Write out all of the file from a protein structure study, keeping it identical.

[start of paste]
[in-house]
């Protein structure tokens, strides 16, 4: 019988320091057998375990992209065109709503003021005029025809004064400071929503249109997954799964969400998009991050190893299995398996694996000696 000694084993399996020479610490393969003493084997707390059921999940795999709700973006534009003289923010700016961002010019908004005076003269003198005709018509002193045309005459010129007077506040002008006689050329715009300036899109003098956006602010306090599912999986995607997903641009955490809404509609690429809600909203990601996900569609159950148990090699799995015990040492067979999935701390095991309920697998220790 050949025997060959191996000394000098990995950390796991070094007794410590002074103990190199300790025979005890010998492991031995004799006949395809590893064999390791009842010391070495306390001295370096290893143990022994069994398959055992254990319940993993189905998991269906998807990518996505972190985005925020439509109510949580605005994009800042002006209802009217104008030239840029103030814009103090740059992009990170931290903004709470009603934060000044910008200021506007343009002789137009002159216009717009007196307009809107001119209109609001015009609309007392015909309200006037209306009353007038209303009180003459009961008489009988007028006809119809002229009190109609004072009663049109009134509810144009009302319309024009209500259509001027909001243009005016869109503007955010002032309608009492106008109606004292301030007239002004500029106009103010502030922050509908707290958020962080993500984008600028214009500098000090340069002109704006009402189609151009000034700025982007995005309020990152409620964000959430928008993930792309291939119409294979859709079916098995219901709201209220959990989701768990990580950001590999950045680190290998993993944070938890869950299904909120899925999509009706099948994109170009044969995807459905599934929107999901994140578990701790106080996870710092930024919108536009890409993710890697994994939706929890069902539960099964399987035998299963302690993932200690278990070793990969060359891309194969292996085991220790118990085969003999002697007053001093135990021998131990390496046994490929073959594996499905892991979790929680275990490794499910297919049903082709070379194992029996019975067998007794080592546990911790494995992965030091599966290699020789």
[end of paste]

[in-house]
């Protein structure tokens, strides 16, 4: 019988320091057998375990992209065109709503003021005029025809004064400071929503249109997954799964969400998009991050190893299995398996694996000696 000694084993399996020479610490393969003493084997707390059921999940795999709700973006534009003289923010700016961002010019908004005076003269003198005709018509002193045309005459010129007077506040002008006689050329715009300036899109003098956006602010306090599912999986995607997903641009955490809404509609690429809600909203990601996900569609159950148990090699799995015990040492067979999935701390095991309920697998220790 050949025997060959191996000394000098990995950390796991070094007794410590002074103990190199300790025979005890010998492991031995004799006949395809590893064999390791009842010391070495306390001295370096290893143990022994069994398959055992254990319940993993189905998991269906998807990518996505972190985005925020439509109510949580605005994009800042002006209802009217104008030239840029103030814009103090740059992009990170931290903004709470009603934060000044910008200021506007343009002789137009002159216009717009007196307009809107001119209109609001015009609309007392015909309200006037209306009353007038209303009180003459009961008489009988007028006809119809002229009190109609004072009663049109009134509810144009009302319309024009209500259509001027909001243009005016869109503007955010002032309608009492106008109606004292301030007239002004500029106009103010502030922050509908707290958020962080993500984008600028214009500098000090340069002109704006009402189609151009000034700025982007995005309020990152409620964000959430928008993930792309291939119409294979859709079916098995219901709201209220959990989701768990990580950001590999950045680190290998993993944070938890869950299904909120899925999509009706099948994109170009044969995807459905599934929107999901994140578990701790106080996870710092930024919108536009890409993710890697994994939706929890069902539960099964399987035998299963302690993932200690278990070793990969060359891309194969292996085991220790118990085969003999002697007053001093135990021998131990390496046994490929073959594996499905892991979790929680275990490794499910297919049903082709070379194992029996019975067998007794080592546990911790494995992965030091599966290699020789």